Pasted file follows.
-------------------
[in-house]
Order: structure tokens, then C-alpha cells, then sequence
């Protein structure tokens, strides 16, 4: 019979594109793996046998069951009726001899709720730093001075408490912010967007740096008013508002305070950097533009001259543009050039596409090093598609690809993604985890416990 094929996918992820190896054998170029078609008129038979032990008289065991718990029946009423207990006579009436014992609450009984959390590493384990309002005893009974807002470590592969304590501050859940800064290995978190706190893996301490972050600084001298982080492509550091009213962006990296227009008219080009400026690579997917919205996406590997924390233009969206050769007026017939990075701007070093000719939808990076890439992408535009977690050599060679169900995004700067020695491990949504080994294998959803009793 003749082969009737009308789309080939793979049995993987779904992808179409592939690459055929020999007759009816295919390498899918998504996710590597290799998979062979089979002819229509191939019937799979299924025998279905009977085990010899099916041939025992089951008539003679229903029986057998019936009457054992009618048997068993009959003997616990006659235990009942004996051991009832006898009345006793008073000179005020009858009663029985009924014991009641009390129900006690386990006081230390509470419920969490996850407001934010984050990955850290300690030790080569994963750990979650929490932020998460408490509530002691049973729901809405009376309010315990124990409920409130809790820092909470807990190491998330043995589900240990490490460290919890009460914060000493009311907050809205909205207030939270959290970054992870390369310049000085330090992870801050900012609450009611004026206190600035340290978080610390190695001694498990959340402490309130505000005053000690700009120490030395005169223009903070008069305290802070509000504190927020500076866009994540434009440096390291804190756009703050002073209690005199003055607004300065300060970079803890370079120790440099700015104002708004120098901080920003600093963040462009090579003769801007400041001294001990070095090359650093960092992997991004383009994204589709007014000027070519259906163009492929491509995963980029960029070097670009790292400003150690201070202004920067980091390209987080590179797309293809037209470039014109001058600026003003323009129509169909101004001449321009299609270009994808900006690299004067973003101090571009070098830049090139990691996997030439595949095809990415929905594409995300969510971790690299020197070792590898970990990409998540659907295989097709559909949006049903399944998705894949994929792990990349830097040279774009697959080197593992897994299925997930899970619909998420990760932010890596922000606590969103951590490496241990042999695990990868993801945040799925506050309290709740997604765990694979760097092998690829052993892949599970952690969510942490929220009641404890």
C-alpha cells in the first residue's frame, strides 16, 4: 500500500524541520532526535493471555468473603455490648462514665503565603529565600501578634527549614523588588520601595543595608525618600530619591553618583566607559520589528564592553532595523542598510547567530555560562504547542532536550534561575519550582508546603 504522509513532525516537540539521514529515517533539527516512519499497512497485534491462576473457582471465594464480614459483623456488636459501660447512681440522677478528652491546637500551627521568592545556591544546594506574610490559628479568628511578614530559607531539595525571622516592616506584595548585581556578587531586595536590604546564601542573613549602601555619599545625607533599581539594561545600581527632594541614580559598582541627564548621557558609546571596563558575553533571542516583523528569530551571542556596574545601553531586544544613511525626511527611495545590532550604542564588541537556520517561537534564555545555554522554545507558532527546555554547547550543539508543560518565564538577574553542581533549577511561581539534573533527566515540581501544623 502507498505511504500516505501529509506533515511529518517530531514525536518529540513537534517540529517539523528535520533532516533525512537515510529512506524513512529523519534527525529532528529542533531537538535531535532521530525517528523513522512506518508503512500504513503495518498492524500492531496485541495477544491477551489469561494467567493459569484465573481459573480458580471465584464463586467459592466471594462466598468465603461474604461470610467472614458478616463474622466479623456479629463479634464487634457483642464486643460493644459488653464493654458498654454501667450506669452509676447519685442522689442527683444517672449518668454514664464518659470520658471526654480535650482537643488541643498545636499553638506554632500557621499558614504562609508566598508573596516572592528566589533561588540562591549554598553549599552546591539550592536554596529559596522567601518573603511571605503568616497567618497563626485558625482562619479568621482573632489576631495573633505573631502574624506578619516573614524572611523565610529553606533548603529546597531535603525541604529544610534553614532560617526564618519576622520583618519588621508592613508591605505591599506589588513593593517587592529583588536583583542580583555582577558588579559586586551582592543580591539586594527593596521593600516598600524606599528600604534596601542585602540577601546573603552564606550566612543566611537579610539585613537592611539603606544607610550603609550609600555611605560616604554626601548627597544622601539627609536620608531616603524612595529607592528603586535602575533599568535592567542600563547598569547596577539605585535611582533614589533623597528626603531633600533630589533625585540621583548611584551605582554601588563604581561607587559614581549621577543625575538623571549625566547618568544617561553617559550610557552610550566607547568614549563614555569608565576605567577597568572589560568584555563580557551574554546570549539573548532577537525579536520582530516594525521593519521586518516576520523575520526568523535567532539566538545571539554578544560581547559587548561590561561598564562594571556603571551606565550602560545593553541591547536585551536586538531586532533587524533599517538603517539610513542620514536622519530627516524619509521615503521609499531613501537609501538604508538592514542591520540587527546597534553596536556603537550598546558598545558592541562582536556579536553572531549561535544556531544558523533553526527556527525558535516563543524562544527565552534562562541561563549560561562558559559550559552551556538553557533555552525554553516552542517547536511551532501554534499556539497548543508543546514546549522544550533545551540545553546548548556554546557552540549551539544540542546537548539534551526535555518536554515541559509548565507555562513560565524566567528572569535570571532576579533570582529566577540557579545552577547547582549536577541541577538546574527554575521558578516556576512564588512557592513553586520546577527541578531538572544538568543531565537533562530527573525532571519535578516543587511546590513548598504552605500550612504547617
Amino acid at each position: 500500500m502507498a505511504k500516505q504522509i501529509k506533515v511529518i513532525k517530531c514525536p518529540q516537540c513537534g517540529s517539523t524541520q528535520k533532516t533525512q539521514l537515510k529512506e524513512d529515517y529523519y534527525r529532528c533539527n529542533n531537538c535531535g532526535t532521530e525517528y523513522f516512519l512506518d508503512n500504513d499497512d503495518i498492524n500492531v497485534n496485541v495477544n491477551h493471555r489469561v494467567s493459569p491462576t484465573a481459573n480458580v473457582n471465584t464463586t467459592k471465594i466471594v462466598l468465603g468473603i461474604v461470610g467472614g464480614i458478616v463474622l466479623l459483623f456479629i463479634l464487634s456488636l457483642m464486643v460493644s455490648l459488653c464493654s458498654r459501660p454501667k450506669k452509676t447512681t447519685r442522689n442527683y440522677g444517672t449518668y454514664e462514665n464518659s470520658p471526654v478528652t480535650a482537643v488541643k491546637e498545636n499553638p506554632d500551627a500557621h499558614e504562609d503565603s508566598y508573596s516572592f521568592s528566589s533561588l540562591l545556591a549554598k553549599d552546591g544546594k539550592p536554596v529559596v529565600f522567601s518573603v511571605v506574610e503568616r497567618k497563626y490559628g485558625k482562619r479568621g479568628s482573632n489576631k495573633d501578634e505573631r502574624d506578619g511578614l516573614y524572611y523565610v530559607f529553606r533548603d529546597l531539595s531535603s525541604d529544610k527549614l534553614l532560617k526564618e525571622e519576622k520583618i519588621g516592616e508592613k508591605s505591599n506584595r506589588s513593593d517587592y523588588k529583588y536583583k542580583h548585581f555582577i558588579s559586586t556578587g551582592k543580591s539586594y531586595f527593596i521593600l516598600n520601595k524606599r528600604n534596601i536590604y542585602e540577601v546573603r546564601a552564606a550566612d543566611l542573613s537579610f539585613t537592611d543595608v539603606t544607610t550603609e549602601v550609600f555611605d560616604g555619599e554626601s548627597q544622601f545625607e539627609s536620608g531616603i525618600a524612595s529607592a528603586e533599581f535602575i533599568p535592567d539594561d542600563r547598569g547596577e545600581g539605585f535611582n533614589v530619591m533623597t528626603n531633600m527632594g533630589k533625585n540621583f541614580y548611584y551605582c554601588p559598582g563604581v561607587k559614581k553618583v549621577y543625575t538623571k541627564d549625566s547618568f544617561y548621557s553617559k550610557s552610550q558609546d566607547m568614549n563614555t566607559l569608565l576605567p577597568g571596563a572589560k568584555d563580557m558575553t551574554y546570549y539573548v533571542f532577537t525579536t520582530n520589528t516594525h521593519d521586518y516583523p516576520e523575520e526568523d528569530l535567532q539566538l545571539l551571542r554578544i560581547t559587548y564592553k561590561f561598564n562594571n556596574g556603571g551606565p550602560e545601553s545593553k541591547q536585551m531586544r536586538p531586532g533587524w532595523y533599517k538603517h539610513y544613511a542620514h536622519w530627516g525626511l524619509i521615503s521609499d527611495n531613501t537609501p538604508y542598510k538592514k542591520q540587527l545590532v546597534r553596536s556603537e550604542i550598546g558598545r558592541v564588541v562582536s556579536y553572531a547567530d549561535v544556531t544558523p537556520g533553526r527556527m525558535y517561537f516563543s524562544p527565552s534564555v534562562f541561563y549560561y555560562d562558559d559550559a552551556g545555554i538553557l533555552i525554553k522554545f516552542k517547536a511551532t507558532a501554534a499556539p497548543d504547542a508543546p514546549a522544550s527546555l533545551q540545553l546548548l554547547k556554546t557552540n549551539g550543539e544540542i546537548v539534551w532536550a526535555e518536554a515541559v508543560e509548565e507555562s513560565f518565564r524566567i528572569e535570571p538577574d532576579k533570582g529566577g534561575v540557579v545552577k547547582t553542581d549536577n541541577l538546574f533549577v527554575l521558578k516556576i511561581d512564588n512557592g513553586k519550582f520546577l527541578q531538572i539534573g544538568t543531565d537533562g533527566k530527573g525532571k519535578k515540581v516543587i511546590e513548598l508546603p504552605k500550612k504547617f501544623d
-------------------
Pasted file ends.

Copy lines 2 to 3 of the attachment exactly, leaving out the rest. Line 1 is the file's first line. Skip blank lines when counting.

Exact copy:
Order: structure tokens, then C-alpha cells, then sequence
């Protein structure tokens, strides 16, 4: 019979594109793996046998069951009726001899709720730093001075408490912010967007740096008013508002305070950097533009001259543009050039596409090093598609690809993604985890416990 094929996918992820190896054998170029078609008129038979032990008289065991718990029946009423207990006579009436014992609450009984959390590493384990309002005893009974807002470590592969304590501050859940800064290995978190706190893996301490972050600084001298982080492509550091009213962006990296227009008219080009400026690579997917919205996406590997924390233009969206050769007026017939990075701007070093000719939808990076890439992408535009977690050599060679169900995004700067020695491990949504080994294998959803009793 003749082969009737009308789309080939793979049995993987779904992808179409592939690459055929020999007759009816295919390498899918998504996710590597290799998979062979089979002819229509191939019937799979299924025998279905009977085990010899099916041939025992089951008539003679229903029986057998019936009457054992009618048997068993009959003997616990006659235990009942004996051991009832006898009345006793008073000179005020009858009663029985009924014991009641009390129900006690386990006081230390509470419920969490996850407001934010984050990955850290300690030790080569994963750990979650929490932020998460408490509530002691049973729901809405009376309010315990124990409920409130809790820092909470807990190491998330043995589900240990490490460290919890009460914060000493009311907050809205909205207030939270959290970054992870390369310049000085330090992870801050900012609450009611004026206190600035340290978080610390190695001694498990959340402490309130505000005053000690700009120490030395005169223009903070008069305290802070509000504190927020500076866009994540434009440096390291804190756009703050002073209690005199003055607004300065300060970079803890370079120790440099700015104002708004120098901080920003600093963040462009090579003769801007400041001294001990070095090359650093960092992997991004383009994204589709007014000027070519259906163009492929491509995963980029960029070097670009790292400003150690201070202004920067980091390209987080590179797309293809037209470039014109001058600026003003323009129509169909101004001449321009299609270009994808900006690299004067973003101090571009070098830049090139990691996997030439595949095809990415929905594409995300969510971790690299020197070792590898970990990409998540659907295989097709559909949006049903399944998705894949994929792990990349830097040279774009697959080197593992897994299925997930899970619909998420990760932010890596922000606590969103951590490496241990042999695990990868993801945040799925506050309290709740997604765990694979760097092998690829052993892949599970952690969510942490929220009641404890």